• Support. This is a zine about supporting people who have been sexually abusedIntro. Edited by Cindy of Doris zine fame.
  • Sweet treats, #1, September, 2004 : a collection of vegan desserts
  • Time enough at last : a reading log, by A.J. Michel. Book recommendations from prolific zine publisher and MLS holder.
  • The true heart Hilary Florido.
  • True swamp : underwoods and overtime [written and drawn by Jon Lewis].
  • Turtle, keep it steady by Joseph Lambert
  • The waiting sun : a happy town tale words and pictures by Justin Madson
  • Walk to work by Jason Turner
  • What did you buy today?? : daily drawings of purchases, May 2006 Kate Bingaman
  • Wive’s Tales, by Britton. Women’s health, reproduction, STDs, all that good stuff (including some things that might get you in trouble but really really should be available to young women). This zine has been widely reproduced, so shouldn’t be too hard to find.
  • Xerography Debt ed by Davida Gypsy Breier. Zine review zine.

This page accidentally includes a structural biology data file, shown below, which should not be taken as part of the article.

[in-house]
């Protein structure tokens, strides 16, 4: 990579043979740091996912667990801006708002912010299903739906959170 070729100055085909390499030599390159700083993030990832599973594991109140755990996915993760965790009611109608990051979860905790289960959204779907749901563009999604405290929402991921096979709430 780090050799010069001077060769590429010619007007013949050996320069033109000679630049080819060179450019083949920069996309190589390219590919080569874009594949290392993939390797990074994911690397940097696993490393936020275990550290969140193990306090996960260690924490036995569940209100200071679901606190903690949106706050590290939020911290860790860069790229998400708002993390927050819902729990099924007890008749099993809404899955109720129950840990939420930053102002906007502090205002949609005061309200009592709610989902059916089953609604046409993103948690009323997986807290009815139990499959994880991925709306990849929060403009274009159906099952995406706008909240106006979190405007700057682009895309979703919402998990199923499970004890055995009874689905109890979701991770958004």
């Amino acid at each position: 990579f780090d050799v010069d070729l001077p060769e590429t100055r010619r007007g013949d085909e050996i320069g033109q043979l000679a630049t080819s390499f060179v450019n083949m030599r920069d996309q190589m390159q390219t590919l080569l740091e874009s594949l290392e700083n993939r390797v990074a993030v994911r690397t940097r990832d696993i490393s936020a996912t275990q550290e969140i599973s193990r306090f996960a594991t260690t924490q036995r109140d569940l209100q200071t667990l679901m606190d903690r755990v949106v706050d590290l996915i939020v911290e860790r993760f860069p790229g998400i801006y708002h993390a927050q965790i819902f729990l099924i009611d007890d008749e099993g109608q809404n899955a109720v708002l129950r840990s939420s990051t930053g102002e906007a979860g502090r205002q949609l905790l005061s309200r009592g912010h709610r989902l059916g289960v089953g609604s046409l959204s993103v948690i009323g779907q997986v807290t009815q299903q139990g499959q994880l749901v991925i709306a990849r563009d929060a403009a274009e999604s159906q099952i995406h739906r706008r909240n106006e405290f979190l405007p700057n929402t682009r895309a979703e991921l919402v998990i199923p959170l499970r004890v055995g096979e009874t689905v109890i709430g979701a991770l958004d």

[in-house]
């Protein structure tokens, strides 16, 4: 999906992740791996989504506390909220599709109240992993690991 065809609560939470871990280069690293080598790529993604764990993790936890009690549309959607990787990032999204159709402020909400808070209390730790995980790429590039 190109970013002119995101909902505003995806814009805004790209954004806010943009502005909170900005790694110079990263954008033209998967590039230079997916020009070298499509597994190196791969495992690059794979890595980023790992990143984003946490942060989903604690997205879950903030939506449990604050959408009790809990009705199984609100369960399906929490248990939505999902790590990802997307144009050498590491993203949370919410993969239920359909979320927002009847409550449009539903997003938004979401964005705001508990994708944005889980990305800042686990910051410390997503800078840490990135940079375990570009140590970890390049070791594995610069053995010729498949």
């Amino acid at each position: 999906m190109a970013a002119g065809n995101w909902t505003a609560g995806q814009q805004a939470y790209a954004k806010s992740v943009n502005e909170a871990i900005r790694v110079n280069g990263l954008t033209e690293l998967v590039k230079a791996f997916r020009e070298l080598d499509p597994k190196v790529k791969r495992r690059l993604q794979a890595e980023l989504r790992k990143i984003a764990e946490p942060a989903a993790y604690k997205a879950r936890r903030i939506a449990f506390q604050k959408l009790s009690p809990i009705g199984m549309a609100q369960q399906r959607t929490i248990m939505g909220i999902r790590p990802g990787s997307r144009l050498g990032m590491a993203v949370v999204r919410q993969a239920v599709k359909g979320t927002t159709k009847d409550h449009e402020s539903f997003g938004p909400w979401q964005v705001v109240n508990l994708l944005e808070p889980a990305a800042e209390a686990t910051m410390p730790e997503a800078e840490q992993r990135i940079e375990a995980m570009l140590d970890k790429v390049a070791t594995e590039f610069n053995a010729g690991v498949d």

• Zine World edited by Jerianne. Zine review zine with extra zine scene content.

That’s all I’ve got for now, but will resume going through the Barnard catalog when I can keep my eyes open. posted by Jenna 2/14/2008

Integrated Milo and Miriam’s suggestions 2/15/2008.

Zine Librarians Meet-up at ALA Midwinter 2008

Saturday, January 12 at 11am

Meet at the registration area in the Philadelphia Convention Center

Look for me and my bluish hair (this is what I look like {when someone else has done my hair and make-up} http://flickr.com/photos/jennafreedman/377515017).

Jenna